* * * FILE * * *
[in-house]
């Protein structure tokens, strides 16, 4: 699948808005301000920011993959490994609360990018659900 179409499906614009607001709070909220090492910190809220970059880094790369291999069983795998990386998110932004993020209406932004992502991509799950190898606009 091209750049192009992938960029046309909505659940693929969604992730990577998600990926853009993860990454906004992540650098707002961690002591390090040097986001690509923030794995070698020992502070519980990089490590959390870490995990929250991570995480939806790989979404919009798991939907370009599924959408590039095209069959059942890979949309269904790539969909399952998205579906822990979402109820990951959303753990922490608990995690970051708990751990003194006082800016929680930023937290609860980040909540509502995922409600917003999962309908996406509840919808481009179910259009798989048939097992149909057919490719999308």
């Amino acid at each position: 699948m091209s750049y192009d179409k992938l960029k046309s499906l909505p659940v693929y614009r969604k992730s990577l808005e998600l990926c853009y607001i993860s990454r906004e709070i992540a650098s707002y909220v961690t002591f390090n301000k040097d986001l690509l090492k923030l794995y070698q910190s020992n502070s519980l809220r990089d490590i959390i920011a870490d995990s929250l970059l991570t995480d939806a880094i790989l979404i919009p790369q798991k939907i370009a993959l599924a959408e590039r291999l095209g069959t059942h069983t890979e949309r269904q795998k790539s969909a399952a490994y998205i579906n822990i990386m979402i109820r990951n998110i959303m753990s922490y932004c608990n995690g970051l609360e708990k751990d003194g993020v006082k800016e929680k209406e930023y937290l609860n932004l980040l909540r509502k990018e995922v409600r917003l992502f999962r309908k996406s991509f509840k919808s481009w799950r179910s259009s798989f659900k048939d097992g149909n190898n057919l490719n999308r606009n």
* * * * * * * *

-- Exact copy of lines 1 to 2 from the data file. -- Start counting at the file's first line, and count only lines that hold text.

[in-house]
């Protein structure tokens, strides 16, 4: 699948808005301000920011993959490994609360990018659900 179409499906614009607001709070909220090492910190809220970059880094790369291999069983795998990386998110932004993020209406932004992502991509799950190898606009 091209750049192009992938960029046309909505659940693929969604992730990577998600990926853009993860990454906004992540650098707002961690002591390090040097986001690509923030794995070698020992502070519980990089490590959390870490995990929250991570995480939806790989979404919009798991939907370009599924959408590039095209069959059942890979949309269904790539969909399952998205579906822990979402109820990951959303753990922490608990995690970051708990751990003194006082800016929680930023937290609860980040909540509502995922409600917003999962309908996406509840919808481009179910259009798989048939097992149909057919490719999308």